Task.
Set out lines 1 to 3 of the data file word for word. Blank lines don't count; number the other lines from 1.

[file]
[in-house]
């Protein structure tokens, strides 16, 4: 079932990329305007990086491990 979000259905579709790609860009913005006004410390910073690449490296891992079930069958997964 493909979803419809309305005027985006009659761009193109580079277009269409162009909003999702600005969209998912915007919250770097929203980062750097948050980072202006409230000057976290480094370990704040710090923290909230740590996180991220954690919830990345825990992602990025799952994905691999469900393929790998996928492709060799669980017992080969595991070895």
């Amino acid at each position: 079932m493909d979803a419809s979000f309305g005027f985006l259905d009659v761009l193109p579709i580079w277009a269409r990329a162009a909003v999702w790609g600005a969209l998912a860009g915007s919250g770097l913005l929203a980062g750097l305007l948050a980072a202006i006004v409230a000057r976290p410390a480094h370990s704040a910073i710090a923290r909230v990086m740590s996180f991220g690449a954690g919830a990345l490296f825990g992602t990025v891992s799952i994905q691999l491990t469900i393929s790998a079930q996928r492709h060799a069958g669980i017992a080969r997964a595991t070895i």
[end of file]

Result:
[in-house]
């Protein structure tokens, strides 16, 4: 079932990329305007990086491990 979000259905579709790609860009913005006004410390910073690449490296891992079930069958997964 493909979803419809309305005027985006009659761009193109580079277009269409162009909003999702600005969209998912915007919250770097929203980062750097948050980072202006409230000057976290480094370990704040710090923290909230740590996180991220954690919830990345825990992602990025799952994905691999469900393929790998996928492709060799669980017992080969595991070895």
């Amino acid at each position: 079932m493909d979803a419809s979000f309305g005027f985006l259905d009659v761009l193109p579709i580079w277009a269409r990329a162009a909003v999702w790609g600005a969209l998912a860009g915007s919250g770097l913005l929203a980062g750097l305007l948050a980072a202006i006004v409230a000057r976290p410390a480094h370990s704040a910073i710090a923290r909230v990086m740590s996180f991220g690449a954690g919830a990345l490296f825990g992602t990025v891992s799952i994905q691999l491990t469900i393929s790998a079930q996928r492709h060799a069958g669980i017992a080969r997964a595991t070895i």